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Is Lean the Path to Releasing the Competitive Business Potential in Knowledge Work?
by Jim Sutton
The heart of a modern enterprise is the knowledge work it does. How to run a factory effectively is fairly well understood these days. But knowledge work activities such as strategy, market positioning, effective services, and the like are what make for an effective business. Enterprises are beginning to move away from the mass production paradigm and into an overall systems view using the Lean paradigm. Lean knowledge work emphasizes getting the most from (or better, with) people through appropriate decision making across the board, from executives through front-line workers.
Yet the reality -- and competitive opportunity -- is that most knowledge work today still runs under the archaic mass-production paradigm. Just look at the classic IT front-office/back-office divide: as sacrosanct in many circles as ever, in the name of efficiency it is inherently wasteful. It throws an impenetrable wall between those doing the work and those for whom the work is being done. Vanguard Consulting (UK) and others have conclusively demonstrated that this divide is both unnecessary and inferior to a Lean business-system approach.
Mass production institutionalizes suboptimization through principles such as maximum utilization of all resources, large infrastructures, and techno-centrism. In Lean, value -- not resource utilization -- is the key driver of work. The Lean principles of the value stream, flow, pull, and perfection enable maximum delivery of value per unit time and for the available resources. Lean enables leaders to take an holistic view of what to seek and how to achieve it. It is the only currently available mental framework that is fully consistent with getting the most worthwhile outcomes for the least global expenditures.
Today, Lean and Lean-related concepts such as strategic value, operational kanban, and complex-adaptive systems work are beginning to transform entire enterprises in multiple industries. Lean amplifies the effects of holistic thinking already in place. It increases the competitive advantages of those enterprises that choose to press further down this path.
One of the best indicators of this shift to a whole-system view is the rapid acceleration of "reverse offshoring" of business that had been transferred to lower labor-cost nations in previous years. Offshoring rose to complete dominance over the last 20 or so years because of a deep faith that mass-production principles work best for knowledge work. For the last 50 years, all major business schools have defined costs in the mass-production way. According to the "unit-cost equation," costs are based upon just three factors: direct labor, overhead, and materials. Business leaders were taught to use this overly simplistic and inherently suboptimal calculation to drive their most critical enterprise business decisions. This institutionalized the ignoring of significant and subtle system-level costs, thereby harming companies1 and, indeed, entire nations.2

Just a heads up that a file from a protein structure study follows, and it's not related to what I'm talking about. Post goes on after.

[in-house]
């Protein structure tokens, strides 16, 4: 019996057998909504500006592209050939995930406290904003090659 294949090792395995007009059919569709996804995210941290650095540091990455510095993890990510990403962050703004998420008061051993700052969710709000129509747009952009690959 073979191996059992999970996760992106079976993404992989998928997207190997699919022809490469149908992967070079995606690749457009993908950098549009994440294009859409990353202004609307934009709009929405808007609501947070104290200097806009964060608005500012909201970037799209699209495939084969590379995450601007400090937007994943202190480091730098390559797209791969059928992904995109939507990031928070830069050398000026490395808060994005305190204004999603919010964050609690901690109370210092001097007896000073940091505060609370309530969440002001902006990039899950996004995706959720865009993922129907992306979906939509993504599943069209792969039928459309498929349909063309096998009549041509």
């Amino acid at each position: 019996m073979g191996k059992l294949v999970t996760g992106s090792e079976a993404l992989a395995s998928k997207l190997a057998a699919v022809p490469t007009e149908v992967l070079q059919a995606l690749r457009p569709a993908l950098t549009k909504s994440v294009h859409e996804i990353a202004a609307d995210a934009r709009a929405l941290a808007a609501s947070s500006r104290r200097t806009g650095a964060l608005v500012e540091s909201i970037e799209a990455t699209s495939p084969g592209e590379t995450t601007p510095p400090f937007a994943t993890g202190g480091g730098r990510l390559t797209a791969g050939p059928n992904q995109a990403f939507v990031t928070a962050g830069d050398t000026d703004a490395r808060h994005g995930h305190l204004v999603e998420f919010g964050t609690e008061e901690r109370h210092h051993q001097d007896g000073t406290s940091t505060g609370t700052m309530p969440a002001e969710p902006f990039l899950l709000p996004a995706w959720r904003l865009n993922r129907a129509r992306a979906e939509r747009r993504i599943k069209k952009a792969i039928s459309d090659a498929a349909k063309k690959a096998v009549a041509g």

In contrast, a systems perspective reveals there are hidden costs to offshoring that often overcome all wage and overhead savings and lead to a net increased cost for the enterprise. Worse, long feedback cycles exacerbated by organizational/procedural boundaries between onshore and offshore operations cripple the ability of the enterprise to react to changing market conditions and, thus, to innovate or even compete. As Patrick Dixon of RedPrairie recently said, "We cannot manage supply chains ... with the complexity we now have across very long distances."3 By looking beyond the unit-cost equation, we are seeing that the benefits of offshoring shrink drastically as the scope and scale of the work grows.
Increasingly, executives are realizing that considering the rest of the picture can increase their enterprises' velocity and agility. In 2012, we saw an acceleration of reverse offshoring. A 2012 EEF manufacturer's association survey found that 40% of companies are bringing production back inhouse. Another 25% are returning to local suppliers.4 Reverse offshoring is just one sign that more and more leaders are including the "extra factors" needed to produce a more effective business system and plan. The new business system is not the soulless automation of Frederic Taylor but rather a complex system that is above all comprised of people interacting with other systems of people.